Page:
You know how roads have white and yellow lines painted down the middle? Those lines help cars drive straight so they don’t crash into each other. It might be one long line, or a line of dashes (lots of short pieces). How long do you think each dash is? Most people guess 2 to 3 feet, but they’re actually 10 feet long! Even more shocking is that they’re 30 feet apart. Because we look out ahead at dashes that are farther away, the dashes and the spaces between them look shorter than they are. Road lines were invented by accident in 1911, when a leaky milk wagon left a nice straight white trail on the street. Today’s machines drag a paintbrush along the road for just the right amount of time. But the driver has to drive very straight, or he’ll get some crazy-looking lines — and some bad driving.
Wee ones: Look around the room. What’s the longest straight line you see?
Little kids: If you press the button so the machine paints for 1 second, then leaves a space for 3 seconds, then paints for 1, then skips for 3, how long does that all take? Bonus: If you lay down next to one of these 10-foot road stripes, how much longer than you would it be? Find out your height in feet!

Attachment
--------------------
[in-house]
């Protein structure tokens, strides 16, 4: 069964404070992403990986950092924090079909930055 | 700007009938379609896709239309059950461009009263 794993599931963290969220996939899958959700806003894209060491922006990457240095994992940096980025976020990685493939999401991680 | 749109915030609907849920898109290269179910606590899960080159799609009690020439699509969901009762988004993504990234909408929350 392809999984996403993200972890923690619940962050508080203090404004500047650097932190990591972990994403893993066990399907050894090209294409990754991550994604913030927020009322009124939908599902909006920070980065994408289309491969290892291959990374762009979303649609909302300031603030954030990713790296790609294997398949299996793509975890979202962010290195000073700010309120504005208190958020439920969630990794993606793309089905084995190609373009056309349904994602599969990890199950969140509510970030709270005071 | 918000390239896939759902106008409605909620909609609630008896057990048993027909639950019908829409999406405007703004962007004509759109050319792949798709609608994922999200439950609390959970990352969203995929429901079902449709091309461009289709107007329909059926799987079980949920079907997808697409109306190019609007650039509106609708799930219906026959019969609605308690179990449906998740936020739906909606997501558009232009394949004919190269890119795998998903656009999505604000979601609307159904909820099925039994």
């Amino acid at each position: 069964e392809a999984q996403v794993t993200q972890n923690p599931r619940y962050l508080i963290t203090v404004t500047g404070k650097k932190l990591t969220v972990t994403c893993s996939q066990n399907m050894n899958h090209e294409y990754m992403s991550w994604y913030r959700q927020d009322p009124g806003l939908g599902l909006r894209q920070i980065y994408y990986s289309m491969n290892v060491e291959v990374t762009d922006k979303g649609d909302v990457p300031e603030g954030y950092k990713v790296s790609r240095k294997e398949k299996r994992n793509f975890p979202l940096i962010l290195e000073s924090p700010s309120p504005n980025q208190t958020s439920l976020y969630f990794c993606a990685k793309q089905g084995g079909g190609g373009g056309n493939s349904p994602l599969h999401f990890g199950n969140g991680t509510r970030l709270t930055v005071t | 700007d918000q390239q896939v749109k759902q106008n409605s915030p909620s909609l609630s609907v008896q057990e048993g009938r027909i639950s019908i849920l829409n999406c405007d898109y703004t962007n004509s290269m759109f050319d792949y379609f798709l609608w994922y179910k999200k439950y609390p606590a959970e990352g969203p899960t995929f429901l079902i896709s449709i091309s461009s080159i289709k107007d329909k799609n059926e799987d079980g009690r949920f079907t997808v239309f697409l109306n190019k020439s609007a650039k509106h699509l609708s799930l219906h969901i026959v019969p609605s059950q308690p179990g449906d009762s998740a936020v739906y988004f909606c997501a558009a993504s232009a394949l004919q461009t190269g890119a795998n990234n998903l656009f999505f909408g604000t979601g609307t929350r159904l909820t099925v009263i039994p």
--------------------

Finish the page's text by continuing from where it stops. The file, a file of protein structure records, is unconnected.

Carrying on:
Big kids: If the 2nd dash you paint is all wiggly, then the 5th dash, then the 8th dash, what number dash is the 7th wiggly one? See if you can get it without counting! Bonus: A gallon of paint can make 180 feet of painted line. If you’re painting 10-foot-long dashes, how many dashes can you paint with 1 gallon?
Wee ones: Different for everyone…it might be a door frame, a stripe down a curtain, or the edge of the rug.
Little kids: 8 seconds. Bonus: Different for everyone again… subtract your height in feet from 10.
Big kids: The 20th, since each wiggly dash’s position is 1 less than 3 times its “wiggle count” (so the 7th is 1 less than 7 x 3). Bonus: 18 dashes.
Laura Bilodeau Overdeck is founder and president of Bedtime Math Foundation. Her goal is to make math as playful for kids as it was for her when she was a child. Her mom had Laura baking before she could walk, and her dad had her using power tools at a very unsafe age, measuring lengths, widths and angles in the process. Armed with this early love of numbers, Laura went on to get a BA in astrophysics from Princeton University, and an MBA from the Wharton School of Business; she continues to star-gaze today. Laura’s other interests include her three lively children, chocolate, extreme vehicles, and Lego Mindstorms.